When CA Technologies asked if I would work with its burgeoning green team, I was tickled pink. As part of a recent conference call organized by Net Impact we discussed a number of advantages to having green teams in Corporate America, including:
1) Helping reduce costs and the environmental impact of companies
2) Increasing employee engagement and retention
3) Creating opportunities for developing leadership skills
4) Enhancing company reputation and atmosphere
5) Advancing senior management's strategies
The first green team meeting coincided with my first day of work. Around an oval table, employees discussed what they cared about, what was frustrating and what they would like to do differently at their facility. The group decided to focus on three initiatives related to recycling, e-waste and energy reduction. Each person walked away from the table with action items, and I was tasked with focusing on metrics.
With full access to the company's utility bills and a Kill-A-Watt, I calculated all kinds of metrics: electricity consumption per day, dollars spent per kWh, lbs of waste per employee per year, energy wasted when computers were not put in sleep mode overnight, etc. If there was a unit, I wanted to compute a number for it.
However, there was an underlying problem. How could I use these metrics to represent the success of three green team initiatives?
For example, after green team members decided that they wanted to improve recycling in their facility, I found that by switching to a new vendor with a more robust recycling program, the company could save up to $7,700 per year. But did this represent success of the recycling initiative, or of its potential? I had no problems with access to data or how to analyze it, but I struggled with how to make the numbers meaningful.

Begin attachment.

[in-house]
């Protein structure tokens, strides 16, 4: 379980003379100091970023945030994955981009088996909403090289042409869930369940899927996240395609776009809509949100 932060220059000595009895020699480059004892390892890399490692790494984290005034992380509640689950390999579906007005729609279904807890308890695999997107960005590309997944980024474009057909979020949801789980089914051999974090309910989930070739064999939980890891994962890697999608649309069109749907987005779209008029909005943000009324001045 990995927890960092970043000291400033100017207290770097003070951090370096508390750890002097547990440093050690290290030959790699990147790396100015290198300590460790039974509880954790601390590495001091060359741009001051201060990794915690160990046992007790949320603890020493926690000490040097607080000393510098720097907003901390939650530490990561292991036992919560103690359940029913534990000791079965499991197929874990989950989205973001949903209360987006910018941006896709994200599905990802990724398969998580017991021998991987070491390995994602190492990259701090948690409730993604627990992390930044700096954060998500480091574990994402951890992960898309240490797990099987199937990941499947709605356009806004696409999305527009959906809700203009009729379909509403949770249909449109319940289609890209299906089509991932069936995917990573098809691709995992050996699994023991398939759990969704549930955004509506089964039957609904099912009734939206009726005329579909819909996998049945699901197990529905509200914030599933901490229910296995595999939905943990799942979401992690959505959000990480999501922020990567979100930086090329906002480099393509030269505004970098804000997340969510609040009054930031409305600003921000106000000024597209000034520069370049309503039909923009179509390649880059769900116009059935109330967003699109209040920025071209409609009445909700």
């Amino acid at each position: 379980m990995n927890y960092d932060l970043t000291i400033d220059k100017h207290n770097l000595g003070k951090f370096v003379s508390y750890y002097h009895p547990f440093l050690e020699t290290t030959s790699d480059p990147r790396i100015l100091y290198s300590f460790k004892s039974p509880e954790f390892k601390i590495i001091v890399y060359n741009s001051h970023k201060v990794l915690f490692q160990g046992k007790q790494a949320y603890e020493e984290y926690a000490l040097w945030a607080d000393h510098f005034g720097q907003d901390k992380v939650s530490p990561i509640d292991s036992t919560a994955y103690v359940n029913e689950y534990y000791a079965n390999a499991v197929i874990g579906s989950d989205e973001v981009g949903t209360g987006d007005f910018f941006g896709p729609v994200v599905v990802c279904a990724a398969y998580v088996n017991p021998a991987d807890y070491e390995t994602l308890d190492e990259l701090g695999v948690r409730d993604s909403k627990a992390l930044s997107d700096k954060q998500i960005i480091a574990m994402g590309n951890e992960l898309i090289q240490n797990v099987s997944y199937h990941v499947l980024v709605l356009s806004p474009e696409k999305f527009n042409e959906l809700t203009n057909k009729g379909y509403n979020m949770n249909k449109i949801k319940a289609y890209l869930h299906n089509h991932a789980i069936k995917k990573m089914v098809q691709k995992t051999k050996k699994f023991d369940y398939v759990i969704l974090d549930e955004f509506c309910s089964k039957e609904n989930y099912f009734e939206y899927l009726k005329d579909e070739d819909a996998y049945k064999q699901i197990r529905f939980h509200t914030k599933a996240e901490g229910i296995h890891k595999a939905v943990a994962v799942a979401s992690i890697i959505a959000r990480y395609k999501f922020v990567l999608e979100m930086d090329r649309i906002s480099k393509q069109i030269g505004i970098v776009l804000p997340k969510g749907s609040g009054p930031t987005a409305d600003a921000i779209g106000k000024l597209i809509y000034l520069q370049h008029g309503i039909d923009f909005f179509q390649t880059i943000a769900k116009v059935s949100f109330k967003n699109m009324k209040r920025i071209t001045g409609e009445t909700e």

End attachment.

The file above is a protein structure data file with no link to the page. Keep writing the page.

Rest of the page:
By luck, I met a CA Technologies employee who was instrumental in unscrambling my challenge. Hiren Dalal, an expert in organizational change and process re-engineering, started by rephrasing my questions:
- How do we decide what we need to measure in order to reach our goals?
- How do we know that compiled metrics measure movement towards our goals?
- How do we know that we have met our goals?
I came to realize that the key was not to focus on computing numerical facts and trying to make sense of their meaning. It was to start from the other end: explicitly establish goals first. Writing high-level goals allowed me to focus on the most salient issues. Goals needed to determine the metrics, not the other way around.
After establishing goals, the next step involved focusing on yet another key question: "What would demonstrate movement towards our goals?"
Posing this question served two purposes. First, it enabled more specificity of the goals. "What do we mean by success? a best practice? a challenge? an expense? a benefit?" More significantly, however, the answers to these questions suggested potential metrics! In responding to each question, I could recommend a measurable answer, and in turn this list of answers could determine the set of metrics associated with each initiative.
I tried to answer my questions imaging a perfect scenario with access to any and all information. Afterwards, if the information was unavailable, I could consider what may represent a suitable "substitute" metric.
For example, what were the goals of the pilot Green Teams at CA Technologies? After some discussion, it was determined that one of the goals of the Green Team was to generate "culture change." What is culture change and what does it look like?
We agreed that culture change involved awareness, education, contribution and collaboration. How could we know that we were affecting these things? We could look at the participation rate, an awareness quotient, number of involved employees, hours worked by Green Team members, and document stories related to changes in behaviors (an "informal" metric).
In that way, we were able, with relative ease, to create a list of relevant metrics at the end of a process of questioning.
Image licensed by sxc user lusi.